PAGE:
“When it hits you in the face all at once it is like what are we going to do. All of a sudden there is going to be a huge exodus,” she says. “It just makes sense if you’ve been in nursing for any length of time and you look around the room and you see a lot of people in the same age group.”
As the role of the nurse changes to incorporate more knowledge of information technology, there is a learning curve associated with age, Donlon adds. Also, long hours and long shifts can be a turn-off for older nurses.
"The younger nurses really like [longer shifts]. They don’t get as tired. But a lot of the older nurses will tell you they can’t do them. Another thing is the number of morbidly obese patients. Nurses get hurt because you are trying to lift and turn and care for people who are over 400-500 pounds,” Donlon says.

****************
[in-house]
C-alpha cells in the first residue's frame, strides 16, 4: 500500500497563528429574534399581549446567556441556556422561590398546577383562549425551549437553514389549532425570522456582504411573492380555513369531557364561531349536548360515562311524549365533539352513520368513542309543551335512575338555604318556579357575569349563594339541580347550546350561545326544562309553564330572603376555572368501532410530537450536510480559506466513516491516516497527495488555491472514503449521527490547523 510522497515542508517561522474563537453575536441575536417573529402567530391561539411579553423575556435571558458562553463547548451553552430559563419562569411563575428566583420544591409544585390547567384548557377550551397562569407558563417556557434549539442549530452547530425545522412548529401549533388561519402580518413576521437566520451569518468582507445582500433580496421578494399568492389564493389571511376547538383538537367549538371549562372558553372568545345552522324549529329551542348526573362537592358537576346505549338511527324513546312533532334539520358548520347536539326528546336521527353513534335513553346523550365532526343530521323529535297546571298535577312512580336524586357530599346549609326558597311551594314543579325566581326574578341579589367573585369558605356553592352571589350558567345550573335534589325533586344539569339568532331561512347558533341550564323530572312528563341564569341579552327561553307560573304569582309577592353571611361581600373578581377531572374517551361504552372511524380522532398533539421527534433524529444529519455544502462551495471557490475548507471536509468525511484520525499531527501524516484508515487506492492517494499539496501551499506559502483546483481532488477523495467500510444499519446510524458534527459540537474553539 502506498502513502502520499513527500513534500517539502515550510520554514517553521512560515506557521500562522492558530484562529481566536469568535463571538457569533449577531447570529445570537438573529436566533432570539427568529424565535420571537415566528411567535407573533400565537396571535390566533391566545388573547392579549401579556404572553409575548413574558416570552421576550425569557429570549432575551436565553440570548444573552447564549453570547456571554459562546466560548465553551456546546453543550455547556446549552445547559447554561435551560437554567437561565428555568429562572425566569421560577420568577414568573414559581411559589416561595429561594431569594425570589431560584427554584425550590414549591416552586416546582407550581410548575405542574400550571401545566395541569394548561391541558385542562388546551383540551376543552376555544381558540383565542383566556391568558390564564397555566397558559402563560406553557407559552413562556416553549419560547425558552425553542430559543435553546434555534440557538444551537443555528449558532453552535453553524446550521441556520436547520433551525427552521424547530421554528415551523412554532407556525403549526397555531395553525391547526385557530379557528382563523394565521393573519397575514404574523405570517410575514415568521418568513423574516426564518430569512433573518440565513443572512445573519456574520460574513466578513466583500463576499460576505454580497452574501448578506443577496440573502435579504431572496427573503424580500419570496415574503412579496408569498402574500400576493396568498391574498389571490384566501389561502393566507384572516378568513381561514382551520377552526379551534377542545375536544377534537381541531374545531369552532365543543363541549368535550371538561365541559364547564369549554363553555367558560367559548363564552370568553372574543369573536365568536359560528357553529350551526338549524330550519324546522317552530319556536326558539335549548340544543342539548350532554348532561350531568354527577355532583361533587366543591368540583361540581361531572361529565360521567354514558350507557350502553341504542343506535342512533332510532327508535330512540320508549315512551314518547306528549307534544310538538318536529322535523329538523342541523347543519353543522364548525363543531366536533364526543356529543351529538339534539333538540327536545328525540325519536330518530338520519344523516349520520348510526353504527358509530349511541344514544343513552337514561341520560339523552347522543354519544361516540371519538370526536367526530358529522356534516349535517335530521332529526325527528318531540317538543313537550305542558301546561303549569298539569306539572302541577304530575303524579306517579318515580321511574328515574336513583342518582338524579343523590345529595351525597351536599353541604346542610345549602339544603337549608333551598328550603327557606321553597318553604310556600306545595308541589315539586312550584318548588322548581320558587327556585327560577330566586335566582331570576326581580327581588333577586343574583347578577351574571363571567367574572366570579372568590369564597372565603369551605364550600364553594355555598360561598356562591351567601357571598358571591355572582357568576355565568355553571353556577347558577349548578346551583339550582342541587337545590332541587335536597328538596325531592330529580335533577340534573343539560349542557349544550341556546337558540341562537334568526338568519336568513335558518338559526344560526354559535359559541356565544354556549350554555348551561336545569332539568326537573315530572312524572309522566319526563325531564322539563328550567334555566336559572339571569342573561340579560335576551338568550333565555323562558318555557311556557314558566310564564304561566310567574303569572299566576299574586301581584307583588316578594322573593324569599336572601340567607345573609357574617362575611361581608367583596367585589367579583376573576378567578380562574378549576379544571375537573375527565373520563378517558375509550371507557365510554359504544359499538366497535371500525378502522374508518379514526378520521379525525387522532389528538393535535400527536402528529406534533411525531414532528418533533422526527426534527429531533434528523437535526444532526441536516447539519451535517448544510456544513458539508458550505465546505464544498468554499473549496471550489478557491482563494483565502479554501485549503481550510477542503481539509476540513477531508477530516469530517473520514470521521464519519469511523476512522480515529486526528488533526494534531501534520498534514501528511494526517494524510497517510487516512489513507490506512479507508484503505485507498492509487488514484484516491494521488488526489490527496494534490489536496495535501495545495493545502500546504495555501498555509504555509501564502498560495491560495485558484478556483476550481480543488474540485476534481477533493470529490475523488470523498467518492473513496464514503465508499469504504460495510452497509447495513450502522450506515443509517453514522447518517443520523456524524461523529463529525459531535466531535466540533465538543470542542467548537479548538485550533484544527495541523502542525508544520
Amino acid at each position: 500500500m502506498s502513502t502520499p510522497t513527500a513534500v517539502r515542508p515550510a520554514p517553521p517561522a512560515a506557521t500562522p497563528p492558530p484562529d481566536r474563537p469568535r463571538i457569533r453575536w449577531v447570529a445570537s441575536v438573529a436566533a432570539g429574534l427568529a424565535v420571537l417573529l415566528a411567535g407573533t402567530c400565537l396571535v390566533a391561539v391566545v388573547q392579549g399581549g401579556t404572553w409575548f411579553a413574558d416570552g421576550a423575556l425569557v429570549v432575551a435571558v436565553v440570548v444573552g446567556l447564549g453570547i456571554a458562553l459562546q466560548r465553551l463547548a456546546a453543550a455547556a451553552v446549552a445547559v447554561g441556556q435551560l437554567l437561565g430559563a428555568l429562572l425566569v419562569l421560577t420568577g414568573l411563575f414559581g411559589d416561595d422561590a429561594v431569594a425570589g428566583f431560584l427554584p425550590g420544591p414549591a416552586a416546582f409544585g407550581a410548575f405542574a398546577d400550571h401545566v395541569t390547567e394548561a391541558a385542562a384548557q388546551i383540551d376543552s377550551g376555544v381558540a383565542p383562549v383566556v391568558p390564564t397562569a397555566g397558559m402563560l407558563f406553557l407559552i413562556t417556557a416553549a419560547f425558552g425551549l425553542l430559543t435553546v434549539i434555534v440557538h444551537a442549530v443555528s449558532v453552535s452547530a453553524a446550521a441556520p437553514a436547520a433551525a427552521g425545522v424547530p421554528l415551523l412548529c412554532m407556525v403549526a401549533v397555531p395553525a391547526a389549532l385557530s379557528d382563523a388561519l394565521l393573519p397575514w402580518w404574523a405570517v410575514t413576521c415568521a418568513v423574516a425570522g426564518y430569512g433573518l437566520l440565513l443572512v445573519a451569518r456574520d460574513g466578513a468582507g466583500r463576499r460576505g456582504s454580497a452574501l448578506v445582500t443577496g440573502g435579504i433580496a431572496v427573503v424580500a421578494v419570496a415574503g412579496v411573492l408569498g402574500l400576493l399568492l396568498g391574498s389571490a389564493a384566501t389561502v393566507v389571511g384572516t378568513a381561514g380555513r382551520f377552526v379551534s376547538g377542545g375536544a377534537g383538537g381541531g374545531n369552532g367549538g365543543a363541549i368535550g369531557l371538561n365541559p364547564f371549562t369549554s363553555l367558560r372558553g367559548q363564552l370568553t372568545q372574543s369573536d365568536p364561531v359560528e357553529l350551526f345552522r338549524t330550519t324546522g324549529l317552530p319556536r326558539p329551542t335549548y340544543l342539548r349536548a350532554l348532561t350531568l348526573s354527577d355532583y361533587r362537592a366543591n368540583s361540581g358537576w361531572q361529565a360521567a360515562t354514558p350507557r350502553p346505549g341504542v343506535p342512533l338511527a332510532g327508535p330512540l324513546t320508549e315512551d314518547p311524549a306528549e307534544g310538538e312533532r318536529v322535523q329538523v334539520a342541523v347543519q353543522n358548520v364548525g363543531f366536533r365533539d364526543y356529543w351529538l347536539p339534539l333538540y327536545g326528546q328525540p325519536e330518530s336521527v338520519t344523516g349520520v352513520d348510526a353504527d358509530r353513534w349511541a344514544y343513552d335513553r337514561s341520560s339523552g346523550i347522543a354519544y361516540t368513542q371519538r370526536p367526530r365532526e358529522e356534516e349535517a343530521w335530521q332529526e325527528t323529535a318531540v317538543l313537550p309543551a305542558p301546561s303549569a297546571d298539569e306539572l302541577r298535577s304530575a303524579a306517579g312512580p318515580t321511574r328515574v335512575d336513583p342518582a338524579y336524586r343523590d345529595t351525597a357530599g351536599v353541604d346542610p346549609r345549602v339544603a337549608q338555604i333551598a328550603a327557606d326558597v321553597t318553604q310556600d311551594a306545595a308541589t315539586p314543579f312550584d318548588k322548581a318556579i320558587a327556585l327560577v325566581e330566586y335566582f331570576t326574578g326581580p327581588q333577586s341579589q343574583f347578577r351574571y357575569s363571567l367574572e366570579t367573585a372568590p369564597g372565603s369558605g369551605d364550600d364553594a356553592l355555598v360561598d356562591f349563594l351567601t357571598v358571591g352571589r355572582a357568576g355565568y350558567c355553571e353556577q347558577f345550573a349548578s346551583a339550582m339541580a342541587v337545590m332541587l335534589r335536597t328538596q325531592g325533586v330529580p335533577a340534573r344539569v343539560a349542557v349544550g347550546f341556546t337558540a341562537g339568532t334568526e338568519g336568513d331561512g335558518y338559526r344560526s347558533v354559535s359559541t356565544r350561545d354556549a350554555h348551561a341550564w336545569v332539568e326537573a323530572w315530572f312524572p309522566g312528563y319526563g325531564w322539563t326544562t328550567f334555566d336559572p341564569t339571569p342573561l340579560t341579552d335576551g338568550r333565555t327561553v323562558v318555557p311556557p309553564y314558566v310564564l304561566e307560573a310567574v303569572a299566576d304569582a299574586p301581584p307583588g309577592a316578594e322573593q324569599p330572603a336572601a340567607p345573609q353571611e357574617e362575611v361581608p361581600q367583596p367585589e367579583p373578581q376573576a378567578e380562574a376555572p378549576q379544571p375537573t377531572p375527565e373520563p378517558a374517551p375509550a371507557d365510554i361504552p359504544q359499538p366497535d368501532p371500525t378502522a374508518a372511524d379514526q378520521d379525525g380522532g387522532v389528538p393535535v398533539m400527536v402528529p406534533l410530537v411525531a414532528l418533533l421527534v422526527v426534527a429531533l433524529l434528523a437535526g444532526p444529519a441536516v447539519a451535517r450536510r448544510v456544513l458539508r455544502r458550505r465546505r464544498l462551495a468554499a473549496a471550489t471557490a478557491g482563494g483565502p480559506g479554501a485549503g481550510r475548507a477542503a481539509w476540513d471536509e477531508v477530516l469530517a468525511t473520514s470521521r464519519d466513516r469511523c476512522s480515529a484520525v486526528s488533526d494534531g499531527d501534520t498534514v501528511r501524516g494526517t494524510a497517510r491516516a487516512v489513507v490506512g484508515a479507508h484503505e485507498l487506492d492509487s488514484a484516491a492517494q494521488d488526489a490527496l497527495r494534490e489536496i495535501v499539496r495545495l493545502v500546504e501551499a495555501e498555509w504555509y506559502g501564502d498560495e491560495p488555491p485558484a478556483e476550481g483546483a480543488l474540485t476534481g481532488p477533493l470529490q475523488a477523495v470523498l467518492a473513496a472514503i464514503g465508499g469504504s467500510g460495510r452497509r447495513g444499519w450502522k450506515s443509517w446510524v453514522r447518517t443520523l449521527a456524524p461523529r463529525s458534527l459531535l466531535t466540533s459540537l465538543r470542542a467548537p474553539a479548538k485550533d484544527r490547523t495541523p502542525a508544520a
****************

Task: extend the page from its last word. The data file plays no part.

These are significant demands that have to be overcome, but Donlon says hospital executives – and the nurses themselves – who are willing to compromise, may be able to minimize the exodus.
“It’s really a shift in our thinking about what the possibilities are,” Donlon says. “Why would I want one of my most valuable experienced nurses to retire at 60 when he or she is most valued by patients and colleagues.”